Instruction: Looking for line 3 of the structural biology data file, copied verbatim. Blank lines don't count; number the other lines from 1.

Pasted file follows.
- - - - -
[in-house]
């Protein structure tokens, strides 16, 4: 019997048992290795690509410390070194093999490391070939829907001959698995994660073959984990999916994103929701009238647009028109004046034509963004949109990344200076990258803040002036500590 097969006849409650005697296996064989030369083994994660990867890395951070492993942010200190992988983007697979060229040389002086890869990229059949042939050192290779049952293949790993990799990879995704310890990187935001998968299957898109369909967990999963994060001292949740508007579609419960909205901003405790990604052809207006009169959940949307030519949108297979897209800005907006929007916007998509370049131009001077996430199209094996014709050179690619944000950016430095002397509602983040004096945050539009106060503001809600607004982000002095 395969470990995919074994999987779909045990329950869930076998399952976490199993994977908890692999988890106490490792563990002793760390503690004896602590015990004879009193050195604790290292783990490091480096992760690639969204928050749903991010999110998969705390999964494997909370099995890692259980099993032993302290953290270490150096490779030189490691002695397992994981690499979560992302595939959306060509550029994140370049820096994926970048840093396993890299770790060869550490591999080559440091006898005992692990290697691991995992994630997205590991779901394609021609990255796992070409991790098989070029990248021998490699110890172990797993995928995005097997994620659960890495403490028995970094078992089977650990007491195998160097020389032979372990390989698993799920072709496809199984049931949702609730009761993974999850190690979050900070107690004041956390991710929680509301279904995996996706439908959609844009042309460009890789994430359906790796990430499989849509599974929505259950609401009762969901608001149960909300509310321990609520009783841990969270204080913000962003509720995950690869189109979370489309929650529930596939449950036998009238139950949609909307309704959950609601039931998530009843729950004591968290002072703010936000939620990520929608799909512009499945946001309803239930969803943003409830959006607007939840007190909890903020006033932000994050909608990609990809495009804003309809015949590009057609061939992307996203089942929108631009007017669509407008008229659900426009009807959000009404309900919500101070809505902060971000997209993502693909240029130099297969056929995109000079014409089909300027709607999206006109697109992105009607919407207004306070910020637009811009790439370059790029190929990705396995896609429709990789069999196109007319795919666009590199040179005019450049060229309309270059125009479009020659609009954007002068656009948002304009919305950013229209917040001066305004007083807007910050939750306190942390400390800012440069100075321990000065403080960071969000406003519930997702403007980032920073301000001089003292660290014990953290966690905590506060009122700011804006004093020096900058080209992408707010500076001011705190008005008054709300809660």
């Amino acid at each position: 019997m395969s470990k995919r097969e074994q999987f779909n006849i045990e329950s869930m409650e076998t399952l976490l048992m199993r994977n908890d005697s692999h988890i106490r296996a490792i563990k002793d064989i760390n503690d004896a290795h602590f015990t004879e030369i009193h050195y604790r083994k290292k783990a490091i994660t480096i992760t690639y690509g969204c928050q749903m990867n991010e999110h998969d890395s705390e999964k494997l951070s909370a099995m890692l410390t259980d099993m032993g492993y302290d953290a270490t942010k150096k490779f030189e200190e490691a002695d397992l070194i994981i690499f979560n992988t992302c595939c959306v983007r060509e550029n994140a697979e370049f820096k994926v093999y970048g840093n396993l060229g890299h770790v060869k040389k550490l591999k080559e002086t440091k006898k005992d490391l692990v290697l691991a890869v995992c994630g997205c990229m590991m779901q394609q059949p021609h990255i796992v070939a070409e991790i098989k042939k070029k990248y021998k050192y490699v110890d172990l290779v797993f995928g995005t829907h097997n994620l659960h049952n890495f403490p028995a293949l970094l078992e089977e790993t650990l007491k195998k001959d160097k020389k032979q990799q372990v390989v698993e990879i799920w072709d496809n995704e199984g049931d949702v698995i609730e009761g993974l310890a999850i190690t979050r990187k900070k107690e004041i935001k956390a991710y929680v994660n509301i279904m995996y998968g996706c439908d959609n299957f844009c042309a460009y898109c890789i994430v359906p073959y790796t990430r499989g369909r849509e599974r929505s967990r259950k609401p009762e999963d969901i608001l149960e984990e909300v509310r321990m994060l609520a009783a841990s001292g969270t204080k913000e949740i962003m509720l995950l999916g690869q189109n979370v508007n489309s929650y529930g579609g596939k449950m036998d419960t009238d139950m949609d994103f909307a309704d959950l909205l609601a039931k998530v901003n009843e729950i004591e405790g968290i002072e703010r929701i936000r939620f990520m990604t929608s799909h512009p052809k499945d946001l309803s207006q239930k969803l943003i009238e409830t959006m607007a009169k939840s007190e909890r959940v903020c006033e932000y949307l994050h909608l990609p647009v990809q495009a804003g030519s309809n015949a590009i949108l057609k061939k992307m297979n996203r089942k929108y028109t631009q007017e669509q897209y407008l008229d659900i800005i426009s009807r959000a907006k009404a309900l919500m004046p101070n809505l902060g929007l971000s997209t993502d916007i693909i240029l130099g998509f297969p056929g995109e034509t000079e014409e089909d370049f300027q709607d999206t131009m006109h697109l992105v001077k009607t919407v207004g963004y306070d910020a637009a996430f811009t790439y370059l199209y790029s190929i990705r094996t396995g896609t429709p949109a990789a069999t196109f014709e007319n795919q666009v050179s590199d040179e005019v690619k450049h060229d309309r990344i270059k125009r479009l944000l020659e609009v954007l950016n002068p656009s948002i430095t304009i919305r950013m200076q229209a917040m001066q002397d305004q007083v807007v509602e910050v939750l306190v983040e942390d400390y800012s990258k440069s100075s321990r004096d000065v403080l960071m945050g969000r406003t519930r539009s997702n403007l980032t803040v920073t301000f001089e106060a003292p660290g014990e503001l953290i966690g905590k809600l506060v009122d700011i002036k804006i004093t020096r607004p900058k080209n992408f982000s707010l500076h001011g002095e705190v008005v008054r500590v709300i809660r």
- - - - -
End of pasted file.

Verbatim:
């Amino acid at each position: 019997m395969s470990k995919r097969e074994q999987f779909n006849i045990e329950s869930m409650e076998t399952l976490l048992m199993r994977n908890d005697s692999h988890i106490r296996a490792i563990k002793d064989i760390n503690d004896a290795h602590f015990t004879e030369i009193h050195y604790r083994k290292k783990a490091i994660t480096i992760t690639y690509g969204c928050q749903m990867n991010e999110h998969d890395s705390e999964k494997l951070s909370a099995m890692l410390t259980d099993m032993g492993y302290d953290a270490t942010k150096k490779f030189e200190e490691a002695d397992l070194i994981i690499f979560n992988t992302c595939c959306v983007r060509e550029n994140a697979e370049f820096k994926v093999y970048g840093n396993l060229g890299h770790v060869k040389k550490l591999k080559e002086t440091k006898k005992d490391l692990v290697l691991a890869v995992c994630g997205c990229m590991m779901q394609q059949p021609h990255i796992v070939a070409e991790i098989k042939k070029k990248y021998k050192y490699v110890d172990l290779v797993f995928g995005t829907h097997n994620l659960h049952n890495f403490p028995a293949l970094l078992e089977e790993t650990l007491k195998k001959d160097k020389k032979q990799q372990v390989v698993e990879i799920w072709d496809n995704e199984g049931d949702v698995i609730e009761g993974l310890a999850i190690t979050r990187k900070k107690e004041i935001k956390a991710y929680v994660n509301i279904m995996y998968g996706c439908d959609n299957f844009c042309a460009y898109c890789i994430v359906p073959y790796t990430r499989g369909r849509e599974r929505s967990r259950k609401p009762e999963d969901i608001l149960e984990e909300v509310r321990m994060l609520a009783a841990s001292g969270t204080k913000e949740i962003m509720l995950l999916g690869q189109n979370v508007n489309s929650y529930g579609g596939k449950m036998d419960t009238d139950m949609d994103f909307a309704d959950l909205l609601a039931k998530v901003n009843e729950i004591e405790g968290i002072e703010r929701i936000r939620f990520m990604t929608s799909h512009p052809k499945d946001l309803s207006q239930k969803l943003i009238e409830t959006m607007a009169k939840s007190e909890r959940v903020c006033e932000y949307l994050h909608l990609p647009v990809q495009a804003g030519s309809n015949a590009i949108l057609k061939k992307m297979n996203r089942k929108y028109t631009q007017e669509q897209y407008l008229d659900i800005i426009s009807r959000a907006k009404a309900l919500m004046p101070n809505l902060g929007l971000s997209t993502d916007i693909i240029l130099g998509f297969p056929g995109e034509t000079e014409e089909d370049f300027q709607d999206t131009m006109h697109l992105v001077k009607t919407v207004g963004y306070d910020a637009a996430f811009t790439y370059l199209y790029s190929i990705r094996t396995g896609t429709p949109a990789a069999t196109f014709e007319n795919q666009v050179s590199d040179e005019v690619k450049h060229d309309r990344i270059k125009r479009l944000l020659e609009v954007l950016n002068p656009s948002i430095t304009i919305r950013m200076q229209a917040m001066q002397d305004q007083v807007v509602e910050v939750l306190v983040e942390d400390y800012s990258k440069s100075s321990r004096d000065v403080l960071m945050g969000r406003t519930r539009s997702n403007l980032t803040v920073t301000f001089e106060a003292p660290g014990e503001l953290i966690g905590k809600l506060v009122d700011i002036k804006i004093t020096r607004p900058k080209n992408f982000s707010l500076h001011g002095e705190v008005v008054r500590v709300i809660r």